Personal Goals and Interpersonal Support and Hindrance as Factors in Psychological Distress and Well-Being

Linda S. Ruehlman, Sharlene Wolchik

Research output: Contribution to journalArticlepeer-review

146 Scopus citations

Abstract

This study examined psychological distress and well-being as a function of the characteristics of personal projects and project-relevant social support and social hindrance provided by the three most important people in subjects' lives. Three project factors (Project Mastery, Strain, and Self-Involvement) were found to account for significant variation in both psychological distress and well-being. Project support was generally found to be significantly related to well-being, but not to distress. However, project hindrance was found to be significantly related to both distress and well-being. Additional analyses revealed that the behavior of the most important person in a subject's life is of special significance in accounting for variations in psychological distress and well-being. Finally, evidence of the independence of support and hindrance was observed.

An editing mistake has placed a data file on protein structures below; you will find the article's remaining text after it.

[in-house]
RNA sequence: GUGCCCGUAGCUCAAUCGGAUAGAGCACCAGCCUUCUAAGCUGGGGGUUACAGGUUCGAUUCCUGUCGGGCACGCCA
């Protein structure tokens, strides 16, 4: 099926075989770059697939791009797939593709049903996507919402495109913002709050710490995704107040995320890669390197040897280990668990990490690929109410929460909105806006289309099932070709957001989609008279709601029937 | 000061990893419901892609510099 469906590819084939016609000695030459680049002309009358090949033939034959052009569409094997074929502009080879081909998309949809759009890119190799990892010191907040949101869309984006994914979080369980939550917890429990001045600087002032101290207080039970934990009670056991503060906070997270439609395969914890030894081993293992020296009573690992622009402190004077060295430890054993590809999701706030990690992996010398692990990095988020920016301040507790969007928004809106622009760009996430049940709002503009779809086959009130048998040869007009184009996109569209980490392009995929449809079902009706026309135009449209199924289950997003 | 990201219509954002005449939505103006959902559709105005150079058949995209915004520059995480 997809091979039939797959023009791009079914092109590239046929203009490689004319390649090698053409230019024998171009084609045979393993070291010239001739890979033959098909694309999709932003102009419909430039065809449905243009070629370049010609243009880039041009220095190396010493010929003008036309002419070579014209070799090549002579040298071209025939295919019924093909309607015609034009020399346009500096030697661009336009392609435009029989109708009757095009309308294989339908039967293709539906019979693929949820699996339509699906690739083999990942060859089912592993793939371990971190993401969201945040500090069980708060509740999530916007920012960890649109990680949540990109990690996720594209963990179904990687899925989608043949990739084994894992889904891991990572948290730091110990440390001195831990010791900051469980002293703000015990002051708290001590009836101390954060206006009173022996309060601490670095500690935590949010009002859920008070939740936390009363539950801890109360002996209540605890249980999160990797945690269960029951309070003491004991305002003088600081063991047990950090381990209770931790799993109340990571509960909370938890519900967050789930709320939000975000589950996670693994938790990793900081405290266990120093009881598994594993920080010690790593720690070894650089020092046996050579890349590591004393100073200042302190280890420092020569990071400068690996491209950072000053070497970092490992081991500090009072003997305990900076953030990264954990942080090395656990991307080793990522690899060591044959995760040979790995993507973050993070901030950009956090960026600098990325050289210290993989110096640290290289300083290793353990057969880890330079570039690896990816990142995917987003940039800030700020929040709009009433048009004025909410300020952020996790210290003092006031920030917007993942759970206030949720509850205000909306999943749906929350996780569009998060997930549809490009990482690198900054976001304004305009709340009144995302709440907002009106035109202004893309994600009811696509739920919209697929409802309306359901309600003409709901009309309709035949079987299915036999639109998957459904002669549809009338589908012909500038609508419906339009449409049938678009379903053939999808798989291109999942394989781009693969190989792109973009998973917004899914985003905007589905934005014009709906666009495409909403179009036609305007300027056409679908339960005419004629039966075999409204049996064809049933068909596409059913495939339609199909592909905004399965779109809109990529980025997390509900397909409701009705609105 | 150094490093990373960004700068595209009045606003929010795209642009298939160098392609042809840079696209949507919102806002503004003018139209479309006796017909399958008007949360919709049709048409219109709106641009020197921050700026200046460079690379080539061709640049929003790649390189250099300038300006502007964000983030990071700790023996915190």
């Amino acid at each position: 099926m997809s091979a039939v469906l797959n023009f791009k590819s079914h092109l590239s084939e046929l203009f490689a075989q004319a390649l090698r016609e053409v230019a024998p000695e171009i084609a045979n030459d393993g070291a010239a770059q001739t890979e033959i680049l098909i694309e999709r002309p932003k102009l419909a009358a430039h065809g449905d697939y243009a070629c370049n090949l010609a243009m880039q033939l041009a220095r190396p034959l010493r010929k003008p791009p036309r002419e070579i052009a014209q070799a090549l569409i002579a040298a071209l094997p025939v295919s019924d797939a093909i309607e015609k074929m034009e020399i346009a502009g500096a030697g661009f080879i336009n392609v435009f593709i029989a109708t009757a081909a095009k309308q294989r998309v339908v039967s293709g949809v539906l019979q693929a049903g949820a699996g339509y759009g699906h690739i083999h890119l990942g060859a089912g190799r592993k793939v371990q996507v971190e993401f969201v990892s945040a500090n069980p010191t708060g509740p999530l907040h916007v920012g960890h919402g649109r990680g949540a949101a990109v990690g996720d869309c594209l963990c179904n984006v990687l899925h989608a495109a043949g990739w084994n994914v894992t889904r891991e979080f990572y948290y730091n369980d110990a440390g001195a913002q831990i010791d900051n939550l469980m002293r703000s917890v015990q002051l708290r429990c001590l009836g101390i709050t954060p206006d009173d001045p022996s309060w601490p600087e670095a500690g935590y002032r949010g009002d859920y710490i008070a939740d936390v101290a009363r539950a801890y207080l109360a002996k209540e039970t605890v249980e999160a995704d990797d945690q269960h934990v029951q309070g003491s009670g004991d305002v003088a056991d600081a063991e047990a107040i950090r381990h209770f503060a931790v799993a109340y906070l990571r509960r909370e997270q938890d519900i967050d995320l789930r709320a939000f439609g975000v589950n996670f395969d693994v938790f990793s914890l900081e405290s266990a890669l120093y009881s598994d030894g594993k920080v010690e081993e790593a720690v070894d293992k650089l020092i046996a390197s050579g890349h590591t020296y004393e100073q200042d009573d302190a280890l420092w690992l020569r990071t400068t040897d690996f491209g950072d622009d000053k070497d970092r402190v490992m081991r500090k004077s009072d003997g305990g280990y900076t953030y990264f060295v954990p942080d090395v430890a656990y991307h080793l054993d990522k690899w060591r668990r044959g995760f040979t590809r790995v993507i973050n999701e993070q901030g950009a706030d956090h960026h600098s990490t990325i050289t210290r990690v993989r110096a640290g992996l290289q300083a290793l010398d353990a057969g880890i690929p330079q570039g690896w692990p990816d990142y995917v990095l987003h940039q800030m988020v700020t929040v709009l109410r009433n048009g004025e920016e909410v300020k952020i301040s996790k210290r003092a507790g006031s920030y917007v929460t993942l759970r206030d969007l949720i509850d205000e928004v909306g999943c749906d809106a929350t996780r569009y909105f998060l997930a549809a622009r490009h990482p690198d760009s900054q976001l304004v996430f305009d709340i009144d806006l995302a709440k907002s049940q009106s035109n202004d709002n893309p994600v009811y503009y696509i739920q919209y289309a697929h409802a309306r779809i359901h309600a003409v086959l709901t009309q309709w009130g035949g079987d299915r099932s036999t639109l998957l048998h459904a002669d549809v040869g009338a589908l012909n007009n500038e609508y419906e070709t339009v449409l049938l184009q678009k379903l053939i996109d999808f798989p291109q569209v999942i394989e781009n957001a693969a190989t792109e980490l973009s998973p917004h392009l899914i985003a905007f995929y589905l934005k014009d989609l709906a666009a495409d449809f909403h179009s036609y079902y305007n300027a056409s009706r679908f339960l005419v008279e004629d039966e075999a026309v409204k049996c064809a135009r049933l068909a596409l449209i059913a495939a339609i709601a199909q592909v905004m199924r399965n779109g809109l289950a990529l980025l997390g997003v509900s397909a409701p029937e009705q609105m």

Original languageEnglish (US)
Pages (from-to)293-301
Number of pages9
JournalJournal of Personality and Social Psychology
Volume55
Issue number2
DOIs
StatePublished - Aug 1988

ASJC Scopus subject areas

  • Social Psychology
  • Sociology and Political Science

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